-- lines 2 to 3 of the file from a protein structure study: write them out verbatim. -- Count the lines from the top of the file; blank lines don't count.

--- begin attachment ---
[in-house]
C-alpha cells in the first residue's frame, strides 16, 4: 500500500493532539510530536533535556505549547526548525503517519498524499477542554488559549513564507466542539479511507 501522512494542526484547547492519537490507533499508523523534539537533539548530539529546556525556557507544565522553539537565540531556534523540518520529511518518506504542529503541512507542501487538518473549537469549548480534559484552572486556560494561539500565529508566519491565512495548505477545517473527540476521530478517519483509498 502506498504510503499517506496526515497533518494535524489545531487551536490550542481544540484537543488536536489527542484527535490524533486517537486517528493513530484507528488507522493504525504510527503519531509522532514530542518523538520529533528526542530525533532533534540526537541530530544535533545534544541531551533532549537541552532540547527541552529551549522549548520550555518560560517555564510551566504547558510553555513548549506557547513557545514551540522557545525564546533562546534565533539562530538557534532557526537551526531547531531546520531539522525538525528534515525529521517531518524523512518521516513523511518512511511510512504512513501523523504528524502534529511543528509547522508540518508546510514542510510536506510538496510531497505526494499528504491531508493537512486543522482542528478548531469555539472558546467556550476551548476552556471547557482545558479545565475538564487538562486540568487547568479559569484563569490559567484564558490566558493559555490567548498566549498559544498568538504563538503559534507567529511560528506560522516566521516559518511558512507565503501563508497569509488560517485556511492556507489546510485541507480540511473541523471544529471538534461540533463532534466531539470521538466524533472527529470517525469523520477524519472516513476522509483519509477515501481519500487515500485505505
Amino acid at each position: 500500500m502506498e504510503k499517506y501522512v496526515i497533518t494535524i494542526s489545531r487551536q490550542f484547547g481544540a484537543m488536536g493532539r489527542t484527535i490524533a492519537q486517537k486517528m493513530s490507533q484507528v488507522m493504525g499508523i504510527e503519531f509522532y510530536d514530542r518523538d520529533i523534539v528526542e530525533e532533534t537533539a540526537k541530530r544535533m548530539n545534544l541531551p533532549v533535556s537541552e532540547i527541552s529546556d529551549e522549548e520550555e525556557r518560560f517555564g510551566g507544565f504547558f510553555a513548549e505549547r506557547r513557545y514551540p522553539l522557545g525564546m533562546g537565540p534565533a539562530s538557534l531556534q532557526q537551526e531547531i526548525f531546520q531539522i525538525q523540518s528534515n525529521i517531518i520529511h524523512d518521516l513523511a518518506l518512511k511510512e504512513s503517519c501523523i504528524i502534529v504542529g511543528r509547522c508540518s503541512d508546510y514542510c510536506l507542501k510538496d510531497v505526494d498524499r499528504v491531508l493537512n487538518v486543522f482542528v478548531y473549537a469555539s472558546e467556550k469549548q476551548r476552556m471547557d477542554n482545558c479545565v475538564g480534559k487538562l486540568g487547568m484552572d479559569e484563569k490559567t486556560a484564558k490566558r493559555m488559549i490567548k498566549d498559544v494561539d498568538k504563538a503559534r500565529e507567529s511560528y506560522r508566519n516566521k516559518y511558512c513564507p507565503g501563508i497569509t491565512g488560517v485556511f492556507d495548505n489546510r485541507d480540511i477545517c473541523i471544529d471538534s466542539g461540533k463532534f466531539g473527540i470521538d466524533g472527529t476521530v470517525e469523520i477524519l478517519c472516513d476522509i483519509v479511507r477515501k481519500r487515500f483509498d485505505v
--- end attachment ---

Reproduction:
C-alpha cells in the first residue's frame, strides 16, 4: 500500500493532539510530536533535556505549547526548525503517519498524499477542554488559549513564507466542539479511507 501522512494542526484547547492519537490507533499508523523534539537533539548530539529546556525556557507544565522553539537565540531556534523540518520529511518518506504542529503541512507542501487538518473549537469549548480534559484552572486556560494561539500565529508566519491565512495548505477545517473527540476521530478517519483509498 502506498504510503499517506496526515497533518494535524489545531487551536490550542481544540484537543488536536489527542484527535490524533486517537486517528493513530484507528488507522493504525504510527503519531509522532514530542518523538520529533528526542530525533532533534540526537541530530544535533545534544541531551533532549537541552532540547527541552529551549522549548520550555518560560517555564510551566504547558510553555513548549506557547513557545514551540522557545525564546533562546534565533539562530538557534532557526537551526531547531531546520531539522525538525528534515525529521517531518524523512518521516513523511518512511511510512504512513501523523504528524502534529511543528509547522508540518508546510514542510510536506510538496510531497505526494499528504491531508493537512486543522482542528478548531469555539472558546467556550476551548476552556471547557482545558479545565475538564487538562486540568487547568479559569484563569490559567484564558490566558493559555490567548498566549498559544498568538504563538503559534507567529511560528506560522516566521516559518511558512507565503501563508497569509488560517485556511492556507489546510485541507480540511473541523471544529471538534461540533463532534466531539470521538466524533472527529470517525469523520477524519472516513476522509483519509477515501481519500487515500485505505
Amino acid at each position: 500500500m502506498e504510503k499517506y501522512v496526515i497533518t494535524i494542526s489545531r487551536q490550542f484547547g481544540a484537543m488536536g493532539r489527542t484527535i490524533a492519537q486517537k486517528m493513530s490507533q484507528v488507522m493504525g499508523i504510527e503519531f509522532y510530536d514530542r518523538d520529533i523534539v528526542e530525533e532533534t537533539a540526537k541530530r544535533m548530539n545534544l541531551p533532549v533535556s537541552e532540547i527541552s529546556d529551549e522549548e520550555e525556557r518560560f517555564g510551566g507544565f504547558f510553555a513548549e505549547r506557547r513557545y514551540p522553539l522557545g525564546m533562546g537565540p534565533a539562530s538557534l531556534q532557526q537551526e531547531i526548525f531546520q531539522i525538525q523540518s528534515n525529521i517531518i520529511h524523512d518521516l513523511a518518506l518512511k511510512e504512513s503517519c501523523i504528524i502534529v504542529g511543528r509547522c508540518s503541512d508546510y514542510c510536506l507542501k510538496d510531497v505526494d498524499r499528504v491531508l493537512n487538518v486543522f482542528v478548531y473549537a469555539s472558546e467556550k469549548q476551548r476552556m471547557d477542554n482545558c479545565v475538564g480534559k487538562l486540568g487547568m484552572d479559569e484563569k490559567t486556560a484564558k490566558r493559555m488559549i490567548k498566549d498559544v494561539d498568538k504563538a503559534r500565529e507567529s511560528y506560522r508566519n516566521k516559518y511558512c513564507p507565503g501563508i497569509t491565512g488560517v485556511f492556507d495548505n489546510r485541507d480540511i477545517c473541523i471544529d471538534s466542539g461540533k463532534f466531539g473527540i470521538d466524533g472527529t476521530v470517525e469523520i477524519l478517519c472516513d476522509i483519509v479511507r477515501k481519500r487515500f483509498d485505505v